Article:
The satellite view of Philadelphia in infrared, from a few days ago, led some people to ask for more false-color imagery of our planet. Here we've got a river delta in the tundra of eastern Siberia, where the River Lena empties into the Arctic Ocean. The image is from mid-summer, when the plants of the tundra were bursting with new growth, thanks to twenty-four hours a day of sunlight. The color scheme here is different from that of the Philadelphia scene but still not closely related to the colors a human eye would detect. The data displayed comes from three sensors on the Landsat satellite: one that detects infrared energy, another that detects near-infrared energy, which is very sensitive to the chemicals associated with growing vegetation, and a third sensor that picks up a part of the visible spectrum. Vegetation is green, exposed rock or soil is pink, wet soil (mud) is purple, and ice is blue.
Even in mid-summer, the sea ice floats close to shore. It will take another month or two for most of the ice to melt and/or wash out to sea, but as soon as it does freezing temperatures will return and ice formation will begin again.
The innumerable ponds and distributary streams are typical of flat places throughout the Arctic tundra, where permafrost just below the surface impairs drainage. Meltwater and rainwater sit on top of the permafrost all summer long, breeding mosquitoes...... which don't show up in the satellite imagery.
Jan 3, 2012
Right around this time last year, Mt. Etna in Sicily started doing this. Again.
(Image credit: NASA MODIS satellite)
Mar 8, 2012
The desert of northern Saudi Arabia is among the most barren places on earth. But beginning in 1986, when water wells were drilled into deep aquifers, vast stretches of desert land have been irrigated for agricultural use. So much of Saudi Arabia is now farmland that the fields are visible from space, as shown here in this photo taken last week by astronauts on the International Space Station. The circular fields are each about one kilometer in diameter.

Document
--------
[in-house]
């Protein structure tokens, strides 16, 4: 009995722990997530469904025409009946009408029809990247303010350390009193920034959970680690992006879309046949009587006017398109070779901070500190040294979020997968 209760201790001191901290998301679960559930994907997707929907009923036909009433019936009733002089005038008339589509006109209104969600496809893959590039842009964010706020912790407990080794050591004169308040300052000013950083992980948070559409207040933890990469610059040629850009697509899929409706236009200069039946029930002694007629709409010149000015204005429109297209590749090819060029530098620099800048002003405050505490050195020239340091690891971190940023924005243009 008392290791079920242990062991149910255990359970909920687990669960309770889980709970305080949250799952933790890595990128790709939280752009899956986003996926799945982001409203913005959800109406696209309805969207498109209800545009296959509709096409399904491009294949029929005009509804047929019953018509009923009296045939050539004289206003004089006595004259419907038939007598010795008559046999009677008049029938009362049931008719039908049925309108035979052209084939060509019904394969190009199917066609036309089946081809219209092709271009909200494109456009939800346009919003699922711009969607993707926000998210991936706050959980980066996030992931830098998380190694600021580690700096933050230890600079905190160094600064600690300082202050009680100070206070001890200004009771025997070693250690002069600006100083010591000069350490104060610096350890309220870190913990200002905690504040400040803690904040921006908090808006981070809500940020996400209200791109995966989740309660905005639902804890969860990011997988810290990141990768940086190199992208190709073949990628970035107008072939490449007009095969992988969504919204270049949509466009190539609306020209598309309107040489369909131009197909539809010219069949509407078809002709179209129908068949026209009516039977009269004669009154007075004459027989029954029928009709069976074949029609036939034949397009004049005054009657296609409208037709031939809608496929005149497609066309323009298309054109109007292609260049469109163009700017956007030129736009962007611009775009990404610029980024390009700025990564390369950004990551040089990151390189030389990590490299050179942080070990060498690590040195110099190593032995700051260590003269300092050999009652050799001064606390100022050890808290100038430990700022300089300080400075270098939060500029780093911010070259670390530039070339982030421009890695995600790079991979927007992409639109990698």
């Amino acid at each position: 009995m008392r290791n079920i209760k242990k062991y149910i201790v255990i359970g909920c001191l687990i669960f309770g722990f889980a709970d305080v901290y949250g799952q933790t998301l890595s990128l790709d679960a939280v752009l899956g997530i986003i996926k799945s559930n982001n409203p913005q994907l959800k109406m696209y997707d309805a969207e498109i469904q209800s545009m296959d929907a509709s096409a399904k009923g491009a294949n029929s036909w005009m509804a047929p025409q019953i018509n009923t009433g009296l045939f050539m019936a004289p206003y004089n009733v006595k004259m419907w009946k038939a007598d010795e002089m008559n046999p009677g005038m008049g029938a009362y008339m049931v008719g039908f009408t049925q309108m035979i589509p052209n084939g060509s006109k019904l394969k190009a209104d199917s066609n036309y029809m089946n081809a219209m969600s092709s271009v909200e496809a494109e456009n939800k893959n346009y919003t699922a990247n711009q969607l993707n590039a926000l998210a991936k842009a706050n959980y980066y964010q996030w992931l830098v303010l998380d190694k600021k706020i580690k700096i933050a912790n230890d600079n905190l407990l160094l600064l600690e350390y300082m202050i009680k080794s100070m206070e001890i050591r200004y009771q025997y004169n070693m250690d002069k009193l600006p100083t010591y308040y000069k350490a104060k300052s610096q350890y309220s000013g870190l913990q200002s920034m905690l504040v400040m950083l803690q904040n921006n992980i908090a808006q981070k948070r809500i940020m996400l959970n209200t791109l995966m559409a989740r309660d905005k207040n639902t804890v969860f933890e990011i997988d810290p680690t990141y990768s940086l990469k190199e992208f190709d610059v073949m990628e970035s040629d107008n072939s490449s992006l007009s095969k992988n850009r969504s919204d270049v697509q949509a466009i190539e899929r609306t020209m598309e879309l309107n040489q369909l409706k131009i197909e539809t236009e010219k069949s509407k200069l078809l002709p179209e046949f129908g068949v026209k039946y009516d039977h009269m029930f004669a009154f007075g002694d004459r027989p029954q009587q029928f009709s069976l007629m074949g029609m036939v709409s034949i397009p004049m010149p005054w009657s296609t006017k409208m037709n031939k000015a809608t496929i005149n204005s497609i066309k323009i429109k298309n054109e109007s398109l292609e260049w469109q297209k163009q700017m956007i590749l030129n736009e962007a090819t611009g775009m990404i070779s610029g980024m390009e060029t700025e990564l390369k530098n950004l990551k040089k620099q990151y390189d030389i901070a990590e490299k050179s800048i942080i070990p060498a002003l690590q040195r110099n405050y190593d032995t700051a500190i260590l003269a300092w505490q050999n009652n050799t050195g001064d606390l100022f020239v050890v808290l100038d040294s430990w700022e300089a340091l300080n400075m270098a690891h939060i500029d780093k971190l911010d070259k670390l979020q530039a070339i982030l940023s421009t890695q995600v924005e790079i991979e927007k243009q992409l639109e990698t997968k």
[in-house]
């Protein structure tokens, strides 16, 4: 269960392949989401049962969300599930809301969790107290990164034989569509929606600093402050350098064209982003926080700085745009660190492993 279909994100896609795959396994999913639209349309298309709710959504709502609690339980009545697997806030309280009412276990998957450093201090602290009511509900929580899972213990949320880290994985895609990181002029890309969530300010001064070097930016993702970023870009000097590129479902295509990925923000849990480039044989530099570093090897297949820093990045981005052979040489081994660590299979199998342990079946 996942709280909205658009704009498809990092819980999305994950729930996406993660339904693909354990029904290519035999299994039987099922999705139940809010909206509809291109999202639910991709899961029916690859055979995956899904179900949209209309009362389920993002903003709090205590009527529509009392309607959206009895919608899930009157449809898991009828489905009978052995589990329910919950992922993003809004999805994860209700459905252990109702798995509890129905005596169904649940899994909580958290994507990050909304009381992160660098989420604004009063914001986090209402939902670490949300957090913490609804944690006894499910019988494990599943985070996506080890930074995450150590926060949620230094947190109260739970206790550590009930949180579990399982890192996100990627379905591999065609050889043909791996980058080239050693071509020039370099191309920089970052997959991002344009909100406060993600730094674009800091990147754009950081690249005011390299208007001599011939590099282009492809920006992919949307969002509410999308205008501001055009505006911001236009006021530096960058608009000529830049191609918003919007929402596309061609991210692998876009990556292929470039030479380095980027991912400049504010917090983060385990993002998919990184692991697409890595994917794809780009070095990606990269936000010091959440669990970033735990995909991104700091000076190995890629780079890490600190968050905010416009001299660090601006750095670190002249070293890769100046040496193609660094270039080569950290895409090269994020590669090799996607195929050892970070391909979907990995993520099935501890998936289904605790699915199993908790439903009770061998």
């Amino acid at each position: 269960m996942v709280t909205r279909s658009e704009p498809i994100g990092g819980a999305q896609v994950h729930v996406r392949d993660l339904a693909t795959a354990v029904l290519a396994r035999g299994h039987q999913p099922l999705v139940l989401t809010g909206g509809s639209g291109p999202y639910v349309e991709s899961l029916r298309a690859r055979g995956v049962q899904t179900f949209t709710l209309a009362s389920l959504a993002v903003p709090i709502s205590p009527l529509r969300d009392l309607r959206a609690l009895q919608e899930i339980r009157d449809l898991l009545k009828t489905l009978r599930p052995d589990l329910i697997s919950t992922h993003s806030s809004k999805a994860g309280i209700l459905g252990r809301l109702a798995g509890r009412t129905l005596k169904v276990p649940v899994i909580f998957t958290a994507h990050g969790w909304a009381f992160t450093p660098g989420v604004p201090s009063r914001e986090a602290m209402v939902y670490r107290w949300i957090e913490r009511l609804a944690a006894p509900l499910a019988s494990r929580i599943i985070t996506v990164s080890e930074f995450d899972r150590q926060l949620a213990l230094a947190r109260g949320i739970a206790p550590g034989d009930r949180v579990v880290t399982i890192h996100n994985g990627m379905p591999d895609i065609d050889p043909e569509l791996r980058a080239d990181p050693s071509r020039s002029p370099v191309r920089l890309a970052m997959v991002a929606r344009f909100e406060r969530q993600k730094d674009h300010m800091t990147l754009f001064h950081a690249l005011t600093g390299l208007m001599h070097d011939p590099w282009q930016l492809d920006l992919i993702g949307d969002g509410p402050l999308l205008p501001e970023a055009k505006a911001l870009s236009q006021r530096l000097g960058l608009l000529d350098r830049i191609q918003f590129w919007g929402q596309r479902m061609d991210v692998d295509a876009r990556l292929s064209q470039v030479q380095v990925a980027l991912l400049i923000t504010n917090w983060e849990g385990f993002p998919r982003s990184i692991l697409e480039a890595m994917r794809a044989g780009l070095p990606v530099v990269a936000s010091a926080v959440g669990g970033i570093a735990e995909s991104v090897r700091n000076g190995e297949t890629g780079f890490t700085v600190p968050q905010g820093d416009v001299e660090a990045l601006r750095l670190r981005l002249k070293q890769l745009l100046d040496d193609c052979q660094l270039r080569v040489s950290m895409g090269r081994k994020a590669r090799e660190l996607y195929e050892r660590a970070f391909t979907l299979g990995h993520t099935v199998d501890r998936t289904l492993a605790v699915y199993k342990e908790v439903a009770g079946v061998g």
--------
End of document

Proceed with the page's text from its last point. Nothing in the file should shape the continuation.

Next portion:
This is energy-intensive agriculture; it takes a lot of fossil fuel to pump water from so deep underground and to operate the center-pivot irrigation systems that keep the wheat fields and vegetable patches green despite bone-dry desert air. But Saudi Arabia has a lot of fossil fuel, and its desert agriculture is expanding rapidly.
(The water in the aquifers is itself fossilized, left over from the Ice Age, before this part of the world became so hot and arid.)
(Image credit: International Space Station)
Jun 1, 2012
Southern Namibia, as seen from the Landsat 7 satellite orbiting 700 kilometers above the earth's surface.
(Image credit: NASA Landsat 7)
Sep 15, 2012
For those who've been wondering: this is what the landscape looks like in extreme northern Paraguay, near the Brazilian border.
Oct 13, 2013
Well, of course now that our American space program is shut down because of hateful people in the House of Representatives, the brand new Landsat 8 satellite that you and I paid for, which had just started phoning in dramatic new views of our planet, has gone dark. But fortunately, many other countries have legislatures that don't seem to go quite so insane over efforts to help people get medical care, and so new earth imagery from foreign satellites is still available to us.
This is the view from Kompsat 2, a Korean satellite, as it crossed southern Africa above the Namib Desert on the morning of October 5. What appears to be blue water is actually an ancient riverbed, almost entirely dry for millions of years; the white streaks are bone-dry salt flats.
Click to zoom in and see roads in the riverbed and some black dots that represent the only vegetation for hundreds of square miles; These desert shrubs survive on groundwater, of which there is hardly any; such as is there is, however, collects deep underneath the riverbed, below the gullies where water does trickle on those rare occasions when it rains here. Annual precipitation is less than half an inch on average, though it is supplemented a bit by coastal fog.
Note the short spur leading off the main road near the middle of the scene and ending at the base of a dune. This is the route to a parking lot at Dune 45, a thousand-foot high sand dune popular with tourists.
(Image credit: Kompsat 2 via European Space Agency)